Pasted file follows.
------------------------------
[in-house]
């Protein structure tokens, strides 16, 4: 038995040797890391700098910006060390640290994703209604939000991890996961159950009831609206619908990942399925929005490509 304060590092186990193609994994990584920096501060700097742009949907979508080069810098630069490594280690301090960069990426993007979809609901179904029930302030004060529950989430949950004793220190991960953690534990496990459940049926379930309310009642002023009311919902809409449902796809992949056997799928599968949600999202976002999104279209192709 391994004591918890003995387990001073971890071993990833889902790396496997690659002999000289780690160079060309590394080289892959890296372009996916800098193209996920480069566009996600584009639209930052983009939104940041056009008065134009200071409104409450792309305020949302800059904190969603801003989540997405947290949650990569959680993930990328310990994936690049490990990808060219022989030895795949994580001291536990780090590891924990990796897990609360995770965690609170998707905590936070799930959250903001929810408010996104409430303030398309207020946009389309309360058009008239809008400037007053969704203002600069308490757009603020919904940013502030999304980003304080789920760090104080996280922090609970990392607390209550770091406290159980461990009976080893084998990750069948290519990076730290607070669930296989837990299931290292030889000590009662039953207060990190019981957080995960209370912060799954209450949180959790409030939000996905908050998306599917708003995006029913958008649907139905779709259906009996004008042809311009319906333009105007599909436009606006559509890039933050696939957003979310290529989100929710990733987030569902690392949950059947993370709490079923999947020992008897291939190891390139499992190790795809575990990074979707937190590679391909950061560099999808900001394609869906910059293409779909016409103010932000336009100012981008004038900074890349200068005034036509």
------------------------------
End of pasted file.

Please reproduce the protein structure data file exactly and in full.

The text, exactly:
[in-house]
């Protein structure tokens, strides 16, 4: 038995040797890391700098910006060390640290994703209604939000991890996961159950009831609206619908990942399925929005490509 304060590092186990193609994994990584920096501060700097742009949907979508080069810098630069490594280690301090960069990426993007979809609901179904029930302030004060529950989430949950004793220190991960953690534990496990459940049926379930309310009642002023009311919902809409449902796809992949056997799928599968949600999202976002999104279209192709 391994004591918890003995387990001073971890071993990833889902790396496997690659002999000289780690160079060309590394080289892959890296372009996916800098193209996920480069566009996600584009639209930052983009939104940041056009008065134009200071409104409450792309305020949302800059904190969603801003989540997405947290949650990569959680993930990328310990994936690049490990990808060219022989030895795949994580001291536990780090590891924990990796897990609360995770965690609170998707905590936070799930959250903001929810408010996104409430303030398309207020946009389309309360058009008239809008400037007053969704203002600069308490757009603020919904940013502030999304980003304080789920760090104080996280922090609970990392607390209550770091406290159980461990009976080893084998990750069948290519990076730290607070669930296989837990299931290292030889000590009662039953207060990190019981957080995960209370912060799954209450949180959790409030939000996905908050998306599917708003995006029913958008649907139905779709259906009996004008042809311009319906333009105007599909436009606006559509890039933050696939957003979310290529989100929710990733987030569902690392949950059947993370709490079923999947020992008897291939190891390139499992190790795809575990990074979707937190590679391909950061560099999808900001394609869906910059293409779909016409103010932000336009100012981008004038900074890349200068005034036509």